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  7. L.A.toTX

    L.A.toTX Light Load Member

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    I think you should worry less about small things like the cones being 2 ft closer and other students taking more time in the truck. If you approach the trucking industry with this level of disdain for small things, you may not last too long. There will be lots of things that rub you the wrong way. The best that you can do is worry about the things that you are able to control. Otherwise, trucking could quite possibly drive you crazy (pun intended).
     
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  8. L.A.toTX

    L.A.toTX Light Load Member

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    That's not true because the points of reference used for getting the truck and trailer into position change when the positions of the cones change. It's simple geometry.
     
  9. REO6205

    REO6205 Trucker Forum STAFF Staff Member

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    Oh boy. @gentleroger , be kind. He's a student, still looking for his first job.
     
  10. gentleroger

    gentleroger Road Train Member

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    Not really, but you have brought up an interesting point.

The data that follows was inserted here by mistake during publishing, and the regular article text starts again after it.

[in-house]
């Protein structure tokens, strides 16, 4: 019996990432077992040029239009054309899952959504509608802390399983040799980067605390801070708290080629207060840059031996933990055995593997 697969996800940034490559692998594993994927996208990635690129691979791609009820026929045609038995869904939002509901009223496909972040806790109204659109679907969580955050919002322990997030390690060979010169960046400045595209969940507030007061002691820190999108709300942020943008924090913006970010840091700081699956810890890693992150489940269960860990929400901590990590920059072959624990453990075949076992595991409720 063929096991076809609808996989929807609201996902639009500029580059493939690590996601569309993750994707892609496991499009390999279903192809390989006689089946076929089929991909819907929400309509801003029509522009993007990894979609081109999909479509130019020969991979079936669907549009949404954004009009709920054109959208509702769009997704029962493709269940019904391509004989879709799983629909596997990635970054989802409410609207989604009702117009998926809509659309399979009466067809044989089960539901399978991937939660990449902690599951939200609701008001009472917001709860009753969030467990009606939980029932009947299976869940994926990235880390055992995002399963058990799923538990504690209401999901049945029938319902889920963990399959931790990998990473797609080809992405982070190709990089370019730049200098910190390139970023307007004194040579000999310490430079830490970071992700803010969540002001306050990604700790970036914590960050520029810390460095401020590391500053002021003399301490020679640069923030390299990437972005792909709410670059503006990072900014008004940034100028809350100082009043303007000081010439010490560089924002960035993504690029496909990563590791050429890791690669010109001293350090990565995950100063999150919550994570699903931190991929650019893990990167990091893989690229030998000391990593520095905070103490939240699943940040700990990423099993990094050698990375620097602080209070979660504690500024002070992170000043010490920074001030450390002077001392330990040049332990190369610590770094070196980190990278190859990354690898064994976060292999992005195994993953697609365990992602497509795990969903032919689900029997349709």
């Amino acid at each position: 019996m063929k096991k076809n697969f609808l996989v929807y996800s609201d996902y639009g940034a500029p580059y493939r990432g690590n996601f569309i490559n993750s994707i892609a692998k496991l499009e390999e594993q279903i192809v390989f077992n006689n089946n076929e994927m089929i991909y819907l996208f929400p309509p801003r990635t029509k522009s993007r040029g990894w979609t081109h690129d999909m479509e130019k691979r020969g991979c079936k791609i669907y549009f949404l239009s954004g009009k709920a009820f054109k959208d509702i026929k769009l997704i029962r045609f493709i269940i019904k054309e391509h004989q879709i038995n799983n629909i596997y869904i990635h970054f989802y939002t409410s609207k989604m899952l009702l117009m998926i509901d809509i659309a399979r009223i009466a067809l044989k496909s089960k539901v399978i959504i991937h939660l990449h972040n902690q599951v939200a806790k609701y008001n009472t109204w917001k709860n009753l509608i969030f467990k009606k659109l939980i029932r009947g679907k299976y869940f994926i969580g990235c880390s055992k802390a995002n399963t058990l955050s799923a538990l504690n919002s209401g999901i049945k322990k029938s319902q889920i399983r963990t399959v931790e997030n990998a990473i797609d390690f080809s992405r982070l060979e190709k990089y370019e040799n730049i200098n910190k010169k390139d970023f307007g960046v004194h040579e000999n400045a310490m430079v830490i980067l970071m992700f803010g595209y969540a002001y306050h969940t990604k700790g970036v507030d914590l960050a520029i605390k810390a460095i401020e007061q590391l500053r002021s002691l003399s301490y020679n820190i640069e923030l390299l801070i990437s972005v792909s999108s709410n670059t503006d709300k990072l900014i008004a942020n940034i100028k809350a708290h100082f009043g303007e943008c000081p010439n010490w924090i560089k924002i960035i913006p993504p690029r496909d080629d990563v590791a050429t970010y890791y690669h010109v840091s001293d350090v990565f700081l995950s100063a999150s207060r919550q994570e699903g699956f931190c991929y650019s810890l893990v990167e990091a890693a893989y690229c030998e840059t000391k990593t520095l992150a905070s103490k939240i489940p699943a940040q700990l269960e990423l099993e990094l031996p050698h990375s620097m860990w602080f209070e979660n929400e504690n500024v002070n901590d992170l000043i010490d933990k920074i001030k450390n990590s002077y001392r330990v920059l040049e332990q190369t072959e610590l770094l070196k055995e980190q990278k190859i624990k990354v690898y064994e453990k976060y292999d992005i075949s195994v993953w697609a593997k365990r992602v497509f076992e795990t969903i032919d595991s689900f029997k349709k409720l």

When 'we' (the industry) teach new drivers to back we give them certain reference points - "Go three feet past the cone, turn the tractor out to 9 o'clock, once it gets to 9, turn back to 12 o'clock and stop.. Center your steers, reverse 4 feet then start bringing your steers to the left to get the tractor back in front of the trailer". It works, but only as a way to introduce the basic mechanics of backing. The problem is that new guys internalize "if I do x,y,z then I go in the spot" and think that's how backing works. Every back will be different, even if just in appearance. Tandem position, weight distribution, ground slope and a dozen different variables change how the trailer responds. One of our customers recently resealed their asphalt. For the next two weeks backing there was a circus. The extra rolling resistance from the sealer dramatically changed what the trailer did. If you understand the mechanics of backing then you can put it into any hole that's at least 9 feet wide.

    The CDL test doesn't care if you are straight and centered in the spot. It cares if you get into the spot without crossing any of the lines. If you can get into a 10 foot wide spot, then you can get into a 12 foot wide spot with the same steering, you just won't be centered.

    I'm always gentle - it's in my name.

    That is unless you serve me a passion fruit infused stout. At that point I cannot be held accountable for my actions.
     
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  11. L.A.toTX

    L.A.toTX Light Load Member

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    What you are saying makes no sense. A 10 ft box requires less turning of the wheel. A newer student who is just trying to get the truck snd trailer in there won't know this.